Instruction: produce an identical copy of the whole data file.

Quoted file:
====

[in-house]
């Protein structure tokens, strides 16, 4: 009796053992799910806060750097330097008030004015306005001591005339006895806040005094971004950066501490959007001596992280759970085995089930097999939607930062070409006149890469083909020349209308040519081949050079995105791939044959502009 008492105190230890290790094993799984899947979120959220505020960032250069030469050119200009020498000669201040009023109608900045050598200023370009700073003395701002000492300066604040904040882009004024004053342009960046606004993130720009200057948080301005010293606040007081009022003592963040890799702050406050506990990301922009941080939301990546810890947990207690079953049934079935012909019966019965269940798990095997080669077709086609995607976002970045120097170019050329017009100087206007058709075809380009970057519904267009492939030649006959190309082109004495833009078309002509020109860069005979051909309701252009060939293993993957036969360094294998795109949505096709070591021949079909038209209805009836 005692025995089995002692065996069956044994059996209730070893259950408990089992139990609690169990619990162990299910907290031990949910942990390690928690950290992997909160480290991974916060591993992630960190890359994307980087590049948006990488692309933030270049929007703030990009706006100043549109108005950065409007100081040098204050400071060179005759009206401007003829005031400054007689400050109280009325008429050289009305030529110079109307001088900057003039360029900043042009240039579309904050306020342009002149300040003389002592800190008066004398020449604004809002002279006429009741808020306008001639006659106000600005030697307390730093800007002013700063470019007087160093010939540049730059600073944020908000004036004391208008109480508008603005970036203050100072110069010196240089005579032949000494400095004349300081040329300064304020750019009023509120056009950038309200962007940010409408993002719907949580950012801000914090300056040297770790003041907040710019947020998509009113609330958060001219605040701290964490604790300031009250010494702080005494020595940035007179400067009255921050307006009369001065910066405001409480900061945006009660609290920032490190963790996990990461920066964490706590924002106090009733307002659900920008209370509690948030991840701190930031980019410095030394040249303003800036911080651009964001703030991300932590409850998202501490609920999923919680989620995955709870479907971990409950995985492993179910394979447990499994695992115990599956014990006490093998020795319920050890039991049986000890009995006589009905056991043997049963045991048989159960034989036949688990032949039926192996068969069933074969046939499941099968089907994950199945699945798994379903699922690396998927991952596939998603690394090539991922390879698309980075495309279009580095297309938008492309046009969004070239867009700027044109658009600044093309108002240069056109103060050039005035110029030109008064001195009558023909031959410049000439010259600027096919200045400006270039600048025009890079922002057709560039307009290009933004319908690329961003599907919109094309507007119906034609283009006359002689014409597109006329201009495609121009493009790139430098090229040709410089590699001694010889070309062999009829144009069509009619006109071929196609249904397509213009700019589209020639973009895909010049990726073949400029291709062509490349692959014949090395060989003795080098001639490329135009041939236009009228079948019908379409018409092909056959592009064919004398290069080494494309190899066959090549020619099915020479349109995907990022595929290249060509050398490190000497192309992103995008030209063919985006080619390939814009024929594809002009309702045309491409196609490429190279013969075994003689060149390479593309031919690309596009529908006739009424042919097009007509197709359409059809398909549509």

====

[in-house]
């Protein structure tokens, strides 16, 4: 009796053992799910806060750097330097008030004015306005001591005339006895806040005094971004950066501490959007001596992280759970085995089930097999939607930062070409006149890469083909020349209308040519081949050079995105791939044959502009 008492105190230890290790094993799984899947979120959220505020960032250069030469050119200009020498000669201040009023109608900045050598200023370009700073003395701002000492300066604040904040882009004024004053342009960046606004993130720009200057948080301005010293606040007081009022003592963040890799702050406050506990990301922009941080939301990546810890947990207690079953049934079935012909019966019965269940798990095997080669077709086609995607976002970045120097170019050329017009100087206007058709075809380009970057519904267009492939030649006959190309082109004495833009078309002509020109860069005979051909309701252009060939293993993957036969360094294998795109949505096709070591021949079909038209209805009836 005692025995089995002692065996069956044994059996209730070893259950408990089992139990609690169990619990162990299910907290031990949910942990390690928690950290992997909160480290991974916060591993992630960190890359994307980087590049948006990488692309933030270049929007703030990009706006100043549109108005950065409007100081040098204050400071060179005759009206401007003829005031400054007689400050109280009325008429050289009305030529110079109307001088900057003039360029900043042009240039579309904050306020342009002149300040003389002592800190008066004398020449604004809002002279006429009741808020306008001639006659106000600005030697307390730093800007002013700063470019007087160093010939540049730059600073944020908000004036004391208008109480508008603005970036203050100072110069010196240089005579032949000494400095004349300081040329300064304020750019009023509120056009950038309200962007940010409408993002719907949580950012801000914090300056040297770790003041907040710019947020998509009113609330958060001219605040701290964490604790300031009250010494702080005494020595940035007179400067009255921050307006009369001065910066405001409480900061945006009660609290920032490190963790996990990461920066964490706590924002106090009733307002659900920008209370509690948030991840701190930031980019410095030394040249303003800036911080651009964001703030991300932590409850998202501490609920999923919680989620995955709870479907971990409950995985492993179910394979447990499994695992115990599956014990006490093998020795319920050890039991049986000890009995006589009905056991043997049963045991048989159960034989036949688990032949039926192996068969069933074969046939499941099968089907994950199945699945798994379903699922690396998927991952596939998603690394090539991922390879698309980075495309279009580095297309938008492309046009969004070239867009700027044109658009600044093309108002240069056109103060050039005035110029030109008064001195009558023909031959410049000439010259600027096919200045400006270039600048025009890079922002057709560039307009290009933004319908690329961003599907919109094309507007119906034609283009006359002689014409597109006329201009495609121009493009790139430098090229040709410089590699001694010889070309062999009829144009069509009619006109071929196609249904397509213009700019589209020639973009895909010049990726073949400029291709062509490349692959014949090395060989003795080098001639490329135009041939236009009228079948019908379409018409092909056959592009064919004398290069080494494309190899066959090549020619099915020479349109995907990022595929290249060509050398490190000497192309992103995008030209063919985006080619390939814009024929594809002009309702045309491409196609490429190279013969075994003689060149390479593309031919690309596009529908006739009424042919097009007509197709359409059809398909549509």